Raw, pelleted or germinated seeds of `Cortina' lettuce (Lactuca sativa L.) were sown in phenolic foam cubes preplant soaked in water or fullstrength nutrient solution (2 mmho·cm−1, 2 dS·m−1). The seeds were left uncovered or covered with fine vermiculite (grade 5), and seedling emergence characteristics were subsequently determined. Shoot fresh masses and their coefficients of variation (cv) by 9 days after planting (1 or 2 true leaves) and by 31 days after planting (4 or 5 true leaves) also were determined. Soaking the cubes in nutrient solution rather than water increased seedling emergence percentage and rate, and increased shoot fresh masses by 9 or 31 days after planting. This increased shoot fresh mass was accompanied by lower cv of shoot fresh mass by 9 days after planting, but not by 31 days after planting. Covering seeds with vermiculite decreased emergence from 99% to 93%, but increased shoot fresh mass by 9 and 31 days after planting when cubes were soaked in water, but not in nutrient solution. Seed treatments influenced shoot fresh mass at 9 and 31 days after planting in the order germinated > pelleted > raw. Germinated seeds resulted in lower cv of shoot fresh mass (24%) than raw or pelleted seeds (29%) by 31 days after planting. Thus, sowing germinated seeds into foam cubes soaked in full-strength nutrient solution, with or without covering the seeds with vermiculite, produced the heaviest and most uniform seedlings.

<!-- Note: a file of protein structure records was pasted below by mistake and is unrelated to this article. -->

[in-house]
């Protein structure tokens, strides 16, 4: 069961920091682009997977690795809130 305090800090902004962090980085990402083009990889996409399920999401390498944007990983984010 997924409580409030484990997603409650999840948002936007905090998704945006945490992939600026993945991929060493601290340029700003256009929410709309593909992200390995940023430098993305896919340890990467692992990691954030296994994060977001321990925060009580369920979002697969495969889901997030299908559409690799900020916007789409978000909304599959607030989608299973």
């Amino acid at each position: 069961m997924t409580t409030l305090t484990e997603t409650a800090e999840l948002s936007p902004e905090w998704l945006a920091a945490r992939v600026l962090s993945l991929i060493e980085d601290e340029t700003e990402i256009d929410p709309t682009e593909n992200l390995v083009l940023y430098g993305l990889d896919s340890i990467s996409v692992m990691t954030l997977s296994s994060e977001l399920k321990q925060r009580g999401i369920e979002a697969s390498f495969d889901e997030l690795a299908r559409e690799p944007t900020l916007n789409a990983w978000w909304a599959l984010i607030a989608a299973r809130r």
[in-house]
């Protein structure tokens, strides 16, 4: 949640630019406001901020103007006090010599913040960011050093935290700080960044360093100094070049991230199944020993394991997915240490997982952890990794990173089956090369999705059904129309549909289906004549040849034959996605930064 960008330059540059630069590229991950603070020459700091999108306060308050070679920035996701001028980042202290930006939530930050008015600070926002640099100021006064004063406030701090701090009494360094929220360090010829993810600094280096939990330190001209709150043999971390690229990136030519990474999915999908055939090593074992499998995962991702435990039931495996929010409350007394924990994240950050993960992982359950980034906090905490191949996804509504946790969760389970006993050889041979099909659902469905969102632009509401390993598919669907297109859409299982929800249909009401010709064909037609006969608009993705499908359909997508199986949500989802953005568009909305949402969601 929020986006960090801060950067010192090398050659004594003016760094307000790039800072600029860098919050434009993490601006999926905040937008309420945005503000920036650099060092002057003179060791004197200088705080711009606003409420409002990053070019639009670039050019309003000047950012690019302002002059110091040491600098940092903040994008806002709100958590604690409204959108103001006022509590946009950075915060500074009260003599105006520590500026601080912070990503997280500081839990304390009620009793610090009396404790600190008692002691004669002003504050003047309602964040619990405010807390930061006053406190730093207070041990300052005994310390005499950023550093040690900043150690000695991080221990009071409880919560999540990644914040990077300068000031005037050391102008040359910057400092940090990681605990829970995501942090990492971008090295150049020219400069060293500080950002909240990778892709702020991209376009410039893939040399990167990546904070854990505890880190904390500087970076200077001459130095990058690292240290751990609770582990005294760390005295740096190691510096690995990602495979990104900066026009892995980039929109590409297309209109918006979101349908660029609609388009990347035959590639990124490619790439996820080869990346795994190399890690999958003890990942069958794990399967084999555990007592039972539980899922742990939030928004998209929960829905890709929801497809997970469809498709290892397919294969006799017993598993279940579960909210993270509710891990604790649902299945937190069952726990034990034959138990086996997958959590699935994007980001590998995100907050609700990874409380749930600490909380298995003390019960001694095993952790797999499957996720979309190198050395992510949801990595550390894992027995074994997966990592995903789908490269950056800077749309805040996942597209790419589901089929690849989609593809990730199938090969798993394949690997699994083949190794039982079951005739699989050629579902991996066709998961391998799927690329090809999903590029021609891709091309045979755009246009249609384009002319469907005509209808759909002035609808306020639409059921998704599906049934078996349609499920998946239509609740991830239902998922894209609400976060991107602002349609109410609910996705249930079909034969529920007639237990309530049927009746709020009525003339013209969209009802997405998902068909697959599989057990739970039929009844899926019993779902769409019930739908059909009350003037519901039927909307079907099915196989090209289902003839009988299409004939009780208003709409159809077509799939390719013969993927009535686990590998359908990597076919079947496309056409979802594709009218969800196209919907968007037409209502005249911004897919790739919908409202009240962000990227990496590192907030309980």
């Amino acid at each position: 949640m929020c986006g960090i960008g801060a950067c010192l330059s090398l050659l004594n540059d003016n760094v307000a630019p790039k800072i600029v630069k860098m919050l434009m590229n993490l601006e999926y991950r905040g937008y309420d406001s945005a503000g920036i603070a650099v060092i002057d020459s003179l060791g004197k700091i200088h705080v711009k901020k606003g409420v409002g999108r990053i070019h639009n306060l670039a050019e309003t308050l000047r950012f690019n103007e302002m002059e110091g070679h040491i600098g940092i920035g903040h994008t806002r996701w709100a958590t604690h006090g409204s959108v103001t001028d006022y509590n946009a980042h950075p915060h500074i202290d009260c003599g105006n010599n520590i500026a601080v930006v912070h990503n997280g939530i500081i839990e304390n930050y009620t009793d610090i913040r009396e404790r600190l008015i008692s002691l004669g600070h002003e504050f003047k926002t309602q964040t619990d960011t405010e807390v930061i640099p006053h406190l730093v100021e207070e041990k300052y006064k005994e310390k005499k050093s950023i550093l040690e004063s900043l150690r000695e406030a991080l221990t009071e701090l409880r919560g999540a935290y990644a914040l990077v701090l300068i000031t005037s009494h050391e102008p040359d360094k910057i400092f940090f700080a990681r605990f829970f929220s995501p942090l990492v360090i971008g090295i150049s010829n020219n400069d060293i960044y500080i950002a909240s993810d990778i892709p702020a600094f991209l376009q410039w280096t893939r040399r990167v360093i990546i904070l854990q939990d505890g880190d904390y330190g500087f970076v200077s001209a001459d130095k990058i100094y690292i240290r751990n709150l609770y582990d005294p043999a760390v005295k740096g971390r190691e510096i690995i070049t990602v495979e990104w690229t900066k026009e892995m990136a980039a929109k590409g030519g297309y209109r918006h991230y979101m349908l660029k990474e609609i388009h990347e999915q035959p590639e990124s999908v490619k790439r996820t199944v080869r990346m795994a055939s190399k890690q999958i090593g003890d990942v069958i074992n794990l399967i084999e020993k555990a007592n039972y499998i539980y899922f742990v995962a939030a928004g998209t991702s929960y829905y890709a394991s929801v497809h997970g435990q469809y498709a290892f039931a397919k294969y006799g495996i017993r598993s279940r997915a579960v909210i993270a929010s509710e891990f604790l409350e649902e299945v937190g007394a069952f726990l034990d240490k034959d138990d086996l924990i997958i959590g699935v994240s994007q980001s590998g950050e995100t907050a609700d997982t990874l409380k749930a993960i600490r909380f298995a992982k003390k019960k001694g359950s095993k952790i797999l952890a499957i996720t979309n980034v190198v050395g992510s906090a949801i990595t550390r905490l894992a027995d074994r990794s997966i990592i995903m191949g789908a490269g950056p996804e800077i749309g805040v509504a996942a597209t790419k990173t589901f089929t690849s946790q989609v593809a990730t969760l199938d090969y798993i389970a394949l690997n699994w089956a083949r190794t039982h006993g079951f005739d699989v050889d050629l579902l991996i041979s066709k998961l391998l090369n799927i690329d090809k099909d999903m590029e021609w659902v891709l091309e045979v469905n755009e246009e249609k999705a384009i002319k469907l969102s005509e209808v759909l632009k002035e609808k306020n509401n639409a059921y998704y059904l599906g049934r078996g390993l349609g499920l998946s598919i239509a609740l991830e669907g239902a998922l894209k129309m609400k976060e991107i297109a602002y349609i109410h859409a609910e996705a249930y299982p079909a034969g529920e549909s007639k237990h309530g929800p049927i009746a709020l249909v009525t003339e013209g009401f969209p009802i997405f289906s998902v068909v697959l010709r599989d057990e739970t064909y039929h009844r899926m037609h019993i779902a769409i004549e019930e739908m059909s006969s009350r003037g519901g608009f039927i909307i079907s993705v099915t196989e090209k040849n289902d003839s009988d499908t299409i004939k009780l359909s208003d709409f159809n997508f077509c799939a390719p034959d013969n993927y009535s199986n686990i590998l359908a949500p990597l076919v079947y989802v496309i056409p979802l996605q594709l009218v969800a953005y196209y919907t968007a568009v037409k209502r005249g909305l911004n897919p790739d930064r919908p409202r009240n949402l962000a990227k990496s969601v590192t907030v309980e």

A.A. Watad, K.G. Raghothama, M. Kochba, A. Nissim, and V. Gaba
Explant growth and shoot multiplication of Spathiphyllum and Syngonium were compared on agar-solidified medium and interfacial membrane rafts floating on liquid medium. After 25 d of culture, greater shoot multiplication and fresh mass gain were achieved by plant material grown on rafts. Shoot multiplication of Spathiphyllum and Syngonium on membrane rafts reached a maximum at 25 d, whereas the fresh mass increased throughout the culture period (40 d). The number of shoots of Spathiphyllum and Syngonium material grown on membrane rafts remained constant between 25 and 40 d of culture. The plants grown on membrane rafts also developed more roots.